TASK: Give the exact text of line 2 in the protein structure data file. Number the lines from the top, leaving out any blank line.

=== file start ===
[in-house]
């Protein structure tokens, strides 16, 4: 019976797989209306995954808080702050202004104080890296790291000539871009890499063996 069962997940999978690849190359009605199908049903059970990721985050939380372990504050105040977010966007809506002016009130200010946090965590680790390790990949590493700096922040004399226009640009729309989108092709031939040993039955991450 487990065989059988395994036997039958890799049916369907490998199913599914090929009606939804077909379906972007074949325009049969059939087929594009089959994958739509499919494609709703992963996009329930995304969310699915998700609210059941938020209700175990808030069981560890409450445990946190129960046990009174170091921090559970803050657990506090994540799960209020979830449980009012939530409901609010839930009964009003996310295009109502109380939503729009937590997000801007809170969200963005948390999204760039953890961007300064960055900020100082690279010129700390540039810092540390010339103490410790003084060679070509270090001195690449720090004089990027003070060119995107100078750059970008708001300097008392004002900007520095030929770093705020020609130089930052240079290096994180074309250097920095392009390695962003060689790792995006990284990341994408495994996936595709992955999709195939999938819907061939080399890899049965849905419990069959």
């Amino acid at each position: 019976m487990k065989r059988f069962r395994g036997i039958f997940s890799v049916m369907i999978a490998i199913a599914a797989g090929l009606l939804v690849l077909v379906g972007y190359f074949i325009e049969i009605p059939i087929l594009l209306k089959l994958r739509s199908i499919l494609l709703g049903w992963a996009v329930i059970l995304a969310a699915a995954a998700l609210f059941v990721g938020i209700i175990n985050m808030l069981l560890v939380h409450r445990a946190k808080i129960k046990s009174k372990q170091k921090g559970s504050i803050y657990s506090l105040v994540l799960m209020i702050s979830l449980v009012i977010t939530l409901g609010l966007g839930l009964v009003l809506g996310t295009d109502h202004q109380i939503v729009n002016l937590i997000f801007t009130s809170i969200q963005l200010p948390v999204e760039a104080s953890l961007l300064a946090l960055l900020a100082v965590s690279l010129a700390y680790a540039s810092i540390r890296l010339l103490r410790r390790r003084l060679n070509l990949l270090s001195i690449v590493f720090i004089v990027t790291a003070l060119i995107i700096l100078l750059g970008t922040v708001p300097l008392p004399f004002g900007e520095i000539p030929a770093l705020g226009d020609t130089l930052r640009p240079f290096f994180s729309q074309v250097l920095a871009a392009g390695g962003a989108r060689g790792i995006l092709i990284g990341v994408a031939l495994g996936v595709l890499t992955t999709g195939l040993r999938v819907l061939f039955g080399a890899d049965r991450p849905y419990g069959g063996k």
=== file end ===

């Protein structure tokens, strides 16, 4: 019976797989209306995954808080702050202004104080890296790291000539871009890499063996 069962997940999978690849190359009605199908049903059970990721985050939380372990504050105040977010966007809506002016009130200010946090965590680790390790990949590493700096922040004399226009640009729309989108092709031939040993039955991450 487990065989059988395994036997039958890799049916369907490998199913599914090929009606939804077909379906972007074949325009049969059939087929594009089959994958739509499919494609709703992963996009329930995304969310699915998700609210059941938020209700175990808030069981560890409450445990946190129960046990009174170091921090559970803050657990506090994540799960209020979830449980009012939530409901609010839930009964009003996310295009109502109380939503729009937590997000801007809170969200963005948390999204760039953890961007300064960055900020100082690279010129700390540039810092540390010339103490410790003084060679070509270090001195690449720090004089990027003070060119995107100078750059970008708001300097008392004002900007520095030929770093705020020609130089930052240079290096994180074309250097920095392009390695962003060689790792995006990284990341994408495994996936595709992955999709195939999938819907061939080399890899049965849905419990069959």